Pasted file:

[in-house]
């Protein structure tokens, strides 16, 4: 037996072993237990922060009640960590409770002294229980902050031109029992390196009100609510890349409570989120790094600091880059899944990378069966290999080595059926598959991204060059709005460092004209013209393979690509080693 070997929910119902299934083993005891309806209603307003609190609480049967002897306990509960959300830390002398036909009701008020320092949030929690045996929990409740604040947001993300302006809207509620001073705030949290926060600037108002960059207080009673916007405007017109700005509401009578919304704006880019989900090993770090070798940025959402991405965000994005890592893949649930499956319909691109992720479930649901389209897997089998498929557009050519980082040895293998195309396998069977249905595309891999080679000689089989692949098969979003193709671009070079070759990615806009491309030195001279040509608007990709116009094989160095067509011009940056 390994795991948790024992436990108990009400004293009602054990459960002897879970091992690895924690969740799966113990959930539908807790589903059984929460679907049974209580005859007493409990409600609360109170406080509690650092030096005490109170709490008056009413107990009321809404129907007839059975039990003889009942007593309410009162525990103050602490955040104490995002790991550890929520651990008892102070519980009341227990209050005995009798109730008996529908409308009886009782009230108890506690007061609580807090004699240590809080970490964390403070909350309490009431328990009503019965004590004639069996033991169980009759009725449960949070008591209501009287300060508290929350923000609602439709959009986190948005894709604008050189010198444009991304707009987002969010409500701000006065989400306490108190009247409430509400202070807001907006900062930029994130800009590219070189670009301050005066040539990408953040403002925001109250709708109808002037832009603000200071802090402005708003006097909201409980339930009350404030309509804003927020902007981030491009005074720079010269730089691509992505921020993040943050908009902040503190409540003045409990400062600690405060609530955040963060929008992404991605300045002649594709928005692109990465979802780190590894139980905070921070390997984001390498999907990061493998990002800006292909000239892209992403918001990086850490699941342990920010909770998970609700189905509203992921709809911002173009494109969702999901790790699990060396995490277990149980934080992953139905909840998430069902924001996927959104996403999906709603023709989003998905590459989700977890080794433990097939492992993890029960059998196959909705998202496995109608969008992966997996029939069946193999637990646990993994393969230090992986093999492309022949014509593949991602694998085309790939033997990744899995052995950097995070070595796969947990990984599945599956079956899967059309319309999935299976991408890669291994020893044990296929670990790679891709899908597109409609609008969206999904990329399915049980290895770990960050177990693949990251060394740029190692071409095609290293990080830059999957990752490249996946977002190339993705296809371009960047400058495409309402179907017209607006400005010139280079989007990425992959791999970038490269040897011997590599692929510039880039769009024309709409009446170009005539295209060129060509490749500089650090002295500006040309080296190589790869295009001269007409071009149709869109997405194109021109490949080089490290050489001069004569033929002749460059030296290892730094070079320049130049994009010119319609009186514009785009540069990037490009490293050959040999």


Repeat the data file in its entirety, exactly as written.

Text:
[in-house]
């Protein structure tokens, strides 16, 4: 037996072993237990922060009640960590409770002294229980902050031109029992390196009100609510890349409570989120790094600091880059899944990378069966290999080595059926598959991204060059709005460092004209013209393979690509080693 070997929910119902299934083993005891309806209603307003609190609480049967002897306990509960959300830390002398036909009701008020320092949030929690045996929990409740604040947001993300302006809207509620001073705030949290926060600037108002960059207080009673916007405007017109700005509401009578919304704006880019989900090993770090070798940025959402991405965000994005890592893949649930499956319909691109992720479930649901389209897997089998498929557009050519980082040895293998195309396998069977249905595309891999080679000689089989692949098969979003193709671009070079070759990615806009491309030195001279040509608007990709116009094989160095067509011009940056 390994795991948790024992436990108990009400004293009602054990459960002897879970091992690895924690969740799966113990959930539908807790589903059984929460679907049974209580005859007493409990409600609360109170406080509690650092030096005490109170709490008056009413107990009321809404129907007839059975039990003889009942007593309410009162525990103050602490955040104490995002790991550890929520651990008892102070519980009341227990209050005995009798109730008996529908409308009886009782009230108890506690007061609580807090004699240590809080970490964390403070909350309490009431328990009503019965004590004639069996033991169980009759009725449960949070008591209501009287300060508290929350923000609602439709959009986190948005894709604008050189010198444009991304707009987002969010409500701000006065989400306490108190009247409430509400202070807001907006900062930029994130800009590219070189670009301050005066040539990408953040403002925001109250709708109808002037832009603000200071802090402005708003006097909201409980339930009350404030309509804003927020902007981030491009005074720079010269730089691509992505921020993040943050908009902040503190409540003045409990400062600690405060609530955040963060929008992404991605300045002649594709928005692109990465979802780190590894139980905070921070390997984001390498999907990061493998990002800006292909000239892209992403918001990086850490699941342990920010909770998970609700189905509203992921709809911002173009494109969702999901790790699990060396995490277990149980934080992953139905909840998430069902924001996927959104996403999906709603023709989003998905590459989700977890080794433990097939492992993890029960059998196959909705998202496995109608969008992966997996029939069946193999637990646990993994393969230090992986093999492309022949014509593949991602694998085309790939033997990744899995052995950097995070070595796969947990990984599945599956079956899967059309319309999935299976991408890669291994020893044990296929670990790679891709899908597109409609609008969206999904990329399915049980290895770990960050177990693949990251060394740029190692071409095609290293990080830059999957990752490249996946977002190339993705296809371009960047400058495409309402179907017209607006400005010139280079989007990425992959791999970038490269040897011997590599692929510039880039769009024309709409009446170009005539295209060129060509490749500089650090002295500006040309080296190589790869295009001269007409071009149709869109997405194109021109490949080089490290050489001069004569033929002749460059030296290892730094070079320049130049994009010119319609009186514009785009540069990037490009490293050959040999």